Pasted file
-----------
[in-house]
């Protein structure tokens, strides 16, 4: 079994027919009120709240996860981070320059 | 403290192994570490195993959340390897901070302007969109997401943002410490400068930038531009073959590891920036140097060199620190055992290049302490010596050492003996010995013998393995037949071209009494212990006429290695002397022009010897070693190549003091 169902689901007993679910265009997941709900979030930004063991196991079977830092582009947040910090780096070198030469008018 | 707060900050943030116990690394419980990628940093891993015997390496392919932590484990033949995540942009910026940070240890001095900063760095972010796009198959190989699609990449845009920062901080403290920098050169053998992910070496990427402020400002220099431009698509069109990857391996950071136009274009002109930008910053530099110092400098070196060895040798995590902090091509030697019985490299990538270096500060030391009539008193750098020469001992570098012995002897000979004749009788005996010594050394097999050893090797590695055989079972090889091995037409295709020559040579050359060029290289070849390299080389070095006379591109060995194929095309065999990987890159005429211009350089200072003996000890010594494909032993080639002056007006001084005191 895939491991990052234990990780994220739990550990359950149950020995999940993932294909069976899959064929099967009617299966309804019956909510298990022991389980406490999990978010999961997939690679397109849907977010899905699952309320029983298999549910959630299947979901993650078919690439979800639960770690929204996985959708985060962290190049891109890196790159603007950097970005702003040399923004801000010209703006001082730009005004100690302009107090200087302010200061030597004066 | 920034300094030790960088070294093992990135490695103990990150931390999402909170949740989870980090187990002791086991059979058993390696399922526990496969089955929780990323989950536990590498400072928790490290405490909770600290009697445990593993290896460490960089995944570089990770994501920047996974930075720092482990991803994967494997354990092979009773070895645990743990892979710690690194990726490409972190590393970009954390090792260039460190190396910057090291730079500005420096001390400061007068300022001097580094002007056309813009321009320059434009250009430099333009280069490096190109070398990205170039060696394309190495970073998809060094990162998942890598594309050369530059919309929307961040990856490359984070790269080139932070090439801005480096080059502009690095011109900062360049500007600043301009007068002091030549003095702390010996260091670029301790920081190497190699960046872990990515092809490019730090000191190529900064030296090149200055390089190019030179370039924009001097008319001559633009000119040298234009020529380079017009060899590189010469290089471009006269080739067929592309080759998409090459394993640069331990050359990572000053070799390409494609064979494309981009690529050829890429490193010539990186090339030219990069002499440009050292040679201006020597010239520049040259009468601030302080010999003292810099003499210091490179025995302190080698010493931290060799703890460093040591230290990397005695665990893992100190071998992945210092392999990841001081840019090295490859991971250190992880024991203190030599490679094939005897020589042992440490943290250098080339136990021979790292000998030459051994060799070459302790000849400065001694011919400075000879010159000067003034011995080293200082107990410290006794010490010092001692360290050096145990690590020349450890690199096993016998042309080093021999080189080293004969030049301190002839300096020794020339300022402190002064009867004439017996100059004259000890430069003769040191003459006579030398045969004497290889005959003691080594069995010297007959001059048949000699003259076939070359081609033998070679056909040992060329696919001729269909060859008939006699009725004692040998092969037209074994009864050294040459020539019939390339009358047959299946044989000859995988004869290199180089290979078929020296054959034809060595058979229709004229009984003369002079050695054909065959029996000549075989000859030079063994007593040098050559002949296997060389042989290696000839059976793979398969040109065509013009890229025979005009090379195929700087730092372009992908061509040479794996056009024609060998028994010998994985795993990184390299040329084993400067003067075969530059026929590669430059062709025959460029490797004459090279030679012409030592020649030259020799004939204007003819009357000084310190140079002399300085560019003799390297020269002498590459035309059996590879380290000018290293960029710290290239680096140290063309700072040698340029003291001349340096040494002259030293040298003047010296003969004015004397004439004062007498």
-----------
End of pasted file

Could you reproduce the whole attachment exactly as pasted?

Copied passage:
[in-house]
């Protein structure tokens, strides 16, 4: 079994027919009120709240996860981070320059 | 403290192994570490195993959340390897901070302007969109997401943002410490400068930038531009073959590891920036140097060199620190055992290049302490010596050492003996010995013998393995037949071209009494212990006429290695002397022009010897070693190549003091 169902689901007993679910265009997941709900979030930004063991196991079977830092582009947040910090780096070198030469008018 | 707060900050943030116990690394419980990628940093891993015997390496392919932590484990033949995540942009910026940070240890001095900063760095972010796009198959190989699609990449845009920062901080403290920098050169053998992910070496990427402020400002220099431009698509069109990857391996950071136009274009002109930008910053530099110092400098070196060895040798995590902090091509030697019985490299990538270096500060030391009539008193750098020469001992570098012995002897000979004749009788005996010594050394097999050893090797590695055989079972090889091995037409295709020559040579050359060029290289070849390299080389070095006379591109060995194929095309065999990987890159005429211009350089200072003996000890010594494909032993080639002056007006001084005191 895939491991990052234990990780994220739990550990359950149950020995999940993932294909069976899959064929099967009617299966309804019956909510298990022991389980406490999990978010999961997939690679397109849907977010899905699952309320029983298999549910959630299947979901993650078919690439979800639960770690929204996985959708985060962290190049891109890196790159603007950097970005702003040399923004801000010209703006001082730009005004100690302009107090200087302010200061030597004066 | 920034300094030790960088070294093992990135490695103990990150931390999402909170949740989870980090187990002791086991059979058993390696399922526990496969089955929780990323989950536990590498400072928790490290405490909770600290009697445990593993290896460490960089995944570089990770994501920047996974930075720092482990991803994967494997354990092979009773070895645990743990892979710690690194990726490409972190590393970009954390090792260039460190190396910057090291730079500005420096001390400061007068300022001097580094002007056309813009321009320059434009250009430099333009280069490096190109070398990205170039060696394309190495970073998809060094990162998942890598594309050369530059919309929307961040990856490359984070790269080139932070090439801005480096080059502009690095011109900062360049500007600043301009007068002091030549003095702390010996260091670029301790920081190497190699960046872990990515092809490019730090000191190529900064030296090149200055390089190019030179370039924009001097008319001559633009000119040298234009020529380079017009060899590189010469290089471009006269080739067929592309080759998409090459394993640069331990050359990572000053070799390409494609064979494309981009690529050829890429490193010539990186090339030219990069002499440009050292040679201006020597010239520049040259009468601030302080010999003292810099003499210091490179025995302190080698010493931290060799703890460093040591230290990397005695665990893992100190071998992945210092392999990841001081840019090295490859991971250190992880024991203190030599490679094939005897020589042992440490943290250098080339136990021979790292000998030459051994060799070459302790000849400065001694011919400075000879010159000067003034011995080293200082107990410290006794010490010092001692360290050096145990690590020349450890690199096993016998042309080093021999080189080293004969030049301190002839300096020794020339300022402190002064009867004439017996100059004259000890430069003769040191003459006579030398045969004497290889005959003691080594069995010297007959001059048949000699003259076939070359081609033998070679056909040992060329696919001729269909060859008939006699009725004692040998092969037209074994009864050294040459020539019939390339009358047959299946044989000859995988004869290199180089290979078929020296054959034809060595058979229709004229009984003369002079050695054909065959029996000549075989000859030079063994007593040098050559002949296997060389042989290696000839059976793979398969040109065509013009890229025979005009090379195929700087730092372009992908061509040479794996056009024609060998028994010998994985795993990184390299040329084993400067003067075969530059026929590669430059062709025959460029490797004459090279030679012409030592020649030259020799004939204007003819009357000084310190140079002399300085560019003799390297020269002498590459035309059996590879380290000018290293960029710290290239680096140290063309700072040698340029003291001349340096040494002259030293040298003047010296003969004015004397004439004062007498």